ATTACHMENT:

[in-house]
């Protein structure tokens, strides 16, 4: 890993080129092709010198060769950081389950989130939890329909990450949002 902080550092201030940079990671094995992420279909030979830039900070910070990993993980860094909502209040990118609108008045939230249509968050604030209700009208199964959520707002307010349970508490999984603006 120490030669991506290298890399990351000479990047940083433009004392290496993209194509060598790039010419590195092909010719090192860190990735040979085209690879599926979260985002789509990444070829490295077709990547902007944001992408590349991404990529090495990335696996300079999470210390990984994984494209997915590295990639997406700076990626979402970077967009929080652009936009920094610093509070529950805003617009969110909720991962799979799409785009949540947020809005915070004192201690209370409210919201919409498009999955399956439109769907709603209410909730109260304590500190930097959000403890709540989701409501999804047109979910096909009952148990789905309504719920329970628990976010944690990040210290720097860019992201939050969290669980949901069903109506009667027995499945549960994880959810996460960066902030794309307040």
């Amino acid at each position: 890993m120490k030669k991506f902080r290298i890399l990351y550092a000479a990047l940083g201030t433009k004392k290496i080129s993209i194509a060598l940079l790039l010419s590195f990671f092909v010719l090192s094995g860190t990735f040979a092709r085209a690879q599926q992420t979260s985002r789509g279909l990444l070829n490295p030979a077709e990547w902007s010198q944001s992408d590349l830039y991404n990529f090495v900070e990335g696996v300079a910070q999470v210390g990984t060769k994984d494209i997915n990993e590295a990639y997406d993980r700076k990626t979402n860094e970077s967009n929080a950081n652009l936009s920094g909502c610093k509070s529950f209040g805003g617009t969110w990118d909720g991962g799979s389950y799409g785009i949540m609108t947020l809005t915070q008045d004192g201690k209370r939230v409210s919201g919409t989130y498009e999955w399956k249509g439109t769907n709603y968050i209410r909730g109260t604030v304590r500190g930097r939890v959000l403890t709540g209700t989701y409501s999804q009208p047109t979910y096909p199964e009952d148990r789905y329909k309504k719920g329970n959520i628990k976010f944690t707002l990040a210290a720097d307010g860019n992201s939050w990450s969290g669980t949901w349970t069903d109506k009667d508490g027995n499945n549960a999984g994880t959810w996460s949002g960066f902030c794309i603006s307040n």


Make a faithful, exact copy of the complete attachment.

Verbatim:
[in-house]
């Protein structure tokens, strides 16, 4: 890993080129092709010198060769950081389950989130939890329909990450949002 902080550092201030940079990671094995992420279909030979830039900070910070990993993980860094909502209040990118609108008045939230249509968050604030209700009208199964959520707002307010349970508490999984603006 120490030669991506290298890399990351000479990047940083433009004392290496993209194509060598790039010419590195092909010719090192860190990735040979085209690879599926979260985002789509990444070829490295077709990547902007944001992408590349991404990529090495990335696996300079999470210390990984994984494209997915590295990639997406700076990626979402970077967009929080652009936009920094610093509070529950805003617009969110909720991962799979799409785009949540947020809005915070004192201690209370409210919201919409498009999955399956439109769907709603209410909730109260304590500190930097959000403890709540989701409501999804047109979910096909009952148990789905309504719920329970628990976010944690990040210290720097860019992201939050969290669980949901069903109506009667027995499945549960994880959810996460960066902030794309307040």
């Amino acid at each position: 890993m120490k030669k991506f902080r290298i890399l990351y550092a000479a990047l940083g201030t433009k004392k290496i080129s993209i194509a060598l940079l790039l010419s590195f990671f092909v010719l090192s094995g860190t990735f040979a092709r085209a690879q599926q992420t979260s985002r789509g279909l990444l070829n490295p030979a077709e990547w902007s010198q944001s992408d590349l830039y991404n990529f090495v900070e990335g696996v300079a910070q999470v210390g990984t060769k994984d494209i997915n990993e590295a990639y997406d993980r700076k990626t979402n860094e970077s967009n929080a950081n652009l936009s920094g909502c610093k509070s529950f209040g805003g617009t969110w990118d909720g991962g799979s389950y799409g785009i949540m609108t947020l809005t915070q008045d004192g201690k209370r939230v409210s919201g919409t989130y498009e999955w399956k249509g439109t769907n709603y968050i209410r909730g109260t604030v304590r500190g930097r939890v959000l403890t709540g209700t989701y409501s999804q009208p047109t979910y096909p199964e009952d148990r789905y329909k309504k719920g329970n959520i628990k976010f944690t707002l990040a210290a720097d307010g860019n992201s939050w990450s969290g669980t949901w349970t069903d109506k009667d508490g027995n499945n549960a999984g994880t959810w996460s949002g960066f902030c794309i603006s307040n």